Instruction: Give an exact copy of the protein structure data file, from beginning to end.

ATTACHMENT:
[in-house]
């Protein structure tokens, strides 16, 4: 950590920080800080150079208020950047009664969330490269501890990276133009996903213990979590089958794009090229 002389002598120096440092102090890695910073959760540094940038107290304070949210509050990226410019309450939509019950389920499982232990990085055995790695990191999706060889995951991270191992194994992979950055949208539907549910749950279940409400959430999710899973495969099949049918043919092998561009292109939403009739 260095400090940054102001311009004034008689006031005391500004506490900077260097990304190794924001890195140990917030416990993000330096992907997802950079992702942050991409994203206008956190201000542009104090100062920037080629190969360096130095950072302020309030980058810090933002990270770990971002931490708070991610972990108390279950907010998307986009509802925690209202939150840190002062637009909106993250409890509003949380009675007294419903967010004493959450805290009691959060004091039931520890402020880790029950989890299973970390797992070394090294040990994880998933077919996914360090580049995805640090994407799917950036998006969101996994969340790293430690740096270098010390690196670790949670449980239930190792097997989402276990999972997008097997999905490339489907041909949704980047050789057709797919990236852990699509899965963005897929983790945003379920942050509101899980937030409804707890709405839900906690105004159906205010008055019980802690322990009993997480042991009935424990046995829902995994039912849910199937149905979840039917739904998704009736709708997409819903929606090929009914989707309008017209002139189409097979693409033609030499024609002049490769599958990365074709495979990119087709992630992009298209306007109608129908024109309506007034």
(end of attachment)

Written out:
[in-house]
């Protein structure tokens, strides 16, 4: 950590920080800080150079208020950047009664969330490269501890990276133009996903213990979590089958794009090229 002389002598120096440092102090890695910073959760540094940038107290304070949210509050990226410019309450939509019950389920499982232990990085055995790695990191999706060889995951991270191992194994992979950055949208539907549910749950279940409400959430999710899973495969099949049918043919092998561009292109939403009739 260095400090940054102001311009004034008689006031005391500004506490900077260097990304190794924001890195140990917030416990993000330096992907997802950079992702942050991409994203206008956190201000542009104090100062920037080629190969360096130095950072302020309030980058810090933002990270770990971002931490708070991610972990108390279950907010998307986009509802925690209202939150840190002062637009909106993250409890509003949380009675007294419903967010004493959450805290009691959060004091039931520890402020880790029950989890299973970390797992070394090294040990994880998933077919996914360090580049995805640090994407799917950036998006969101996994969340790293430690740096270098010390690196670790949670449980239930190792097997989402276990999972997008097997999905490339489907041909949704980047050789057709797919990236852990699509899965963005897929983790945003379920942050509101899980937030409804707890709405839900906690105004159906205010008055019980802690322990009993997480042991009935424990046995829902995994039912849910199937149905979840039917739904998704009736709708997409819903929606090929009914989707309008017209002139189409097979693409033609030499024609002049490769599958990365074709495979990119087709992630992009298209306007109608129908024109309506007034």